Baby, life’s what you make it
Can’t escape it
— Life’s What You Make It, Talk Talk
Awhile back, I was painting away at something and was feeling really frustrated. I was having the hardest time making the strokes behave the way I wanted them, kept grumbling to myself, making a mark, wiping it away, making a mark, wiping it away. Not. Having. Fun.
It took me a little span of frustration, but eventually I focused on the brush in my hand and realized I was trying to make square/right-angled strokes with an angled brush. Doh! How did that happen?
(Hold your horses, I feel a metaphor coming on…)
A little Art and Life Lesson right there: pay attention to your tools. Are they helping or hindering? Sometimes it’s obvious they are not working, but other times it’s subtle. Pay attention to those little niggling feelings that tell you “something’s not working quite right.” If something is proving difficult, perhaps consider the tool(s) you are using. Are they helping or hindering?This past week I needed to cut fabric into 1 inch squares. I actually have a nice pair of fabric scissors, although I can’t guarantee they didn’t get used to cut something else, I’m not my mother. (On a side note: I totally get now why the Fabric Scissors are not to be used to cut anything else but fabric, but as a kid, really? They look like scissors, they cut like scissors, so why not use them on the pipe cleaners you want to cut into little bitty pieces?) Anyway, I went about measuring and attempting to cut nice little squares with my fabric scissors.
Not only was I not having fun, but it took way too much time, and the results … not quite as evenly square nor consistently 1 inch as one would hope.
I’m not someone who sews or quilts, ok? But considering the “right tools” rule (and this time it was obvious), I knew that there had to be a better, more efficient (and more accurate) way to do this. My sister Tina does quilt, so I texted: “What’s the best way to cut a s**tload of fabric into 1 or 2 inch squares?”Her answer was a rotary cutter, straight edge, and mat. I had the straight edge and mat, a trip to Joann’s procured a rotary cutter.
Oh. My. Goodness. What a difference the right tool makes! Ease, precision, and does the job it’s meant to do (note to self: pay attention, we don’t need any more stitches/scars on your left hand, and all the digits on that hand are needed). Seems a little silly, but using this cutter brought me some joy yesterday. Honest to God, joy from a rotary cutter. Sometimes, it’s the little things.
Just words and someone’s signature on a piece of plain paper, nothing special really, but in grade school those magic little slips granted Official Permission, usually to do something fun like go on a field trip. Or, they allowed you to get out of something you didn’t want to do like P.E. (they did not, however, have as much going on as their cousin the Hall Pass, which gave you power to be special and be someplace everyone else was not).
Vacation is one of those few times I give myself permission to let go of the Daily Routine, the Lists, the Shoulds. While on vacation, I shut all that out: open my laptop as little as possible, generally don’t check email, don’t look at my phone/Facebook incessantly. If I want to lie on a couch and read all day, that’s perfectly fine. No guilt. That’s the key, I let myself off the hook and allow myself to ignore all the demands of Normal Daily Life (otherwise, it’s not really vacation, right?)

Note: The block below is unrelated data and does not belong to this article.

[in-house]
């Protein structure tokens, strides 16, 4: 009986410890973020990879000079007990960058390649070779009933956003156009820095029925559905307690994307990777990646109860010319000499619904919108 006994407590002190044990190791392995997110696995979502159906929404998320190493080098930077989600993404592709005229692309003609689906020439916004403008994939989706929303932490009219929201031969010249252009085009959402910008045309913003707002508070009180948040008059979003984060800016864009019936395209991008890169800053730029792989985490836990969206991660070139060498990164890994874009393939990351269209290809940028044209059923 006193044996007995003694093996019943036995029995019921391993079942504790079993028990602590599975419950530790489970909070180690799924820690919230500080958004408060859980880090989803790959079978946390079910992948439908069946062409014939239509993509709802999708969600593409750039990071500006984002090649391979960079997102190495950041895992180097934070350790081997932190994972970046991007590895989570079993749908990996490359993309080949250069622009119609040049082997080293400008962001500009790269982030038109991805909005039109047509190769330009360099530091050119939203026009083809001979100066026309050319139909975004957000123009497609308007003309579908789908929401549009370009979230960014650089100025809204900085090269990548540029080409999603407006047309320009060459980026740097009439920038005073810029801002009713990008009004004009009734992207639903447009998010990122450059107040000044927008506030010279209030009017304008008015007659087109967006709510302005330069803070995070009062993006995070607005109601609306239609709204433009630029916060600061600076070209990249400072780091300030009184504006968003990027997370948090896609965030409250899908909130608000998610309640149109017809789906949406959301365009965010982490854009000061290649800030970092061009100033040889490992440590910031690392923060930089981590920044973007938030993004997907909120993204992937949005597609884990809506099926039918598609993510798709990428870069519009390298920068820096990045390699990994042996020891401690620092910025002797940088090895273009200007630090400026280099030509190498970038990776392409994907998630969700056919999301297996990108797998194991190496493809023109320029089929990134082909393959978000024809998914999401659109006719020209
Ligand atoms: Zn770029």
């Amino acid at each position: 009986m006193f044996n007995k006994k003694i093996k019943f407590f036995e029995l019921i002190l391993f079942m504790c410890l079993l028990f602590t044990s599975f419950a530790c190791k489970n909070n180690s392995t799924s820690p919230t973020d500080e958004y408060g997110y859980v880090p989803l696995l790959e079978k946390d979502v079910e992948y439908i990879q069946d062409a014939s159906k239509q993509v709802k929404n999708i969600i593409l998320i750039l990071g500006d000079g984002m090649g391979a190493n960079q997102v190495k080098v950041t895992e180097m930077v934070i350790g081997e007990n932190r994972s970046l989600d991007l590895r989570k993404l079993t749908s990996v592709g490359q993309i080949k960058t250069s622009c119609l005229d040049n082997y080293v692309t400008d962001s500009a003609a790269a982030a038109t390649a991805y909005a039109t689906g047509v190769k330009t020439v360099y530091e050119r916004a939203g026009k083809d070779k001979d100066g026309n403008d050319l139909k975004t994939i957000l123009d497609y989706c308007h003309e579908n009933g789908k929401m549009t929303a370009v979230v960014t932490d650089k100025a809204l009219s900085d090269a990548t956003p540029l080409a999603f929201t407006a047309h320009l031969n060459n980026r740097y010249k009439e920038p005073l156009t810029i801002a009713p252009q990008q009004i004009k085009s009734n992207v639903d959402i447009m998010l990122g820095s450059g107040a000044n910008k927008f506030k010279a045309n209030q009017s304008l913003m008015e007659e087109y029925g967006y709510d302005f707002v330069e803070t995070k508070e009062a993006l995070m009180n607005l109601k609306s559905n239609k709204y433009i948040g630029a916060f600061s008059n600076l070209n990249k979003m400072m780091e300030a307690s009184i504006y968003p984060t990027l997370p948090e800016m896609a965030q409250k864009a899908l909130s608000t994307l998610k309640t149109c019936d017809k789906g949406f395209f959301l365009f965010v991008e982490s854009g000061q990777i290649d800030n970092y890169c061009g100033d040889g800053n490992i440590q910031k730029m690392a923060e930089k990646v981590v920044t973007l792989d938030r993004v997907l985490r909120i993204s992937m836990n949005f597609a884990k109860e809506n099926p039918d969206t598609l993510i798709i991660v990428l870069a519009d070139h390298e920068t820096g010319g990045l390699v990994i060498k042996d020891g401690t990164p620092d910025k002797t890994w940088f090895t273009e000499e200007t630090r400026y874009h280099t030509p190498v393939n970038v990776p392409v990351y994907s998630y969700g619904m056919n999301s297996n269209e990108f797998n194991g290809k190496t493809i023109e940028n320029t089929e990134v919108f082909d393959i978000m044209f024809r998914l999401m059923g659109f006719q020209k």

Of course, coming out of that zone and back into routine can be tricky.
I struggled a bit with getting back into the art routine, but gradually circled around it: cleaned my side of the studio, bought some boards to experiment on (I stumbled on a coupon at Michael’s for 50% off all regularly priced fine art supplies. One day only. That day! The coupon lotto win…), got out some books on acrylic techniques (because I wanted to try creating a faux encaustic effect), read the recipes for that and gathered materials…
And then I gave myself permission to screw up.
All those boards I bought, not one needs to end up a finished piece. They can all be ugly experiments, no pressure to make finished work. Just play. I have a distinct, overall end result in mind for the next iteration of my work, but I’m not quite sure how to get there yet, so I need to experiment. Play.
Nobody Knows How to Draw a Poinsettia
There was a drawing instructor at ArtCenter who quickly dispelled the notion that one needs to be able to draw from memory: “nobody knows how to draw a Poinsettia.” Basically, get a photo, or the real thing, and look at it. Or take a photo and trace it. Making something harder (or impossible) for yourself, struggling to create, doesn’t make the art any “better.” Figure out your process, your best/most useful set of tools, and start working from there. If that process and set of tools don’t work, try another one.
Or another one. But don’t give up.
Of course this applies to Life too. I know what tools/practices I need to incorporate daily to make me happy. I know what habits I need to discard and replace in order to live my Art Full Life to the fullest. Not saying it’s easy, by any means (small steps Sparky!), but I can honestly say that this past week has been one of those forward-moving weeks on all fronts.
And I may be repeating myself, but I’m not giving up.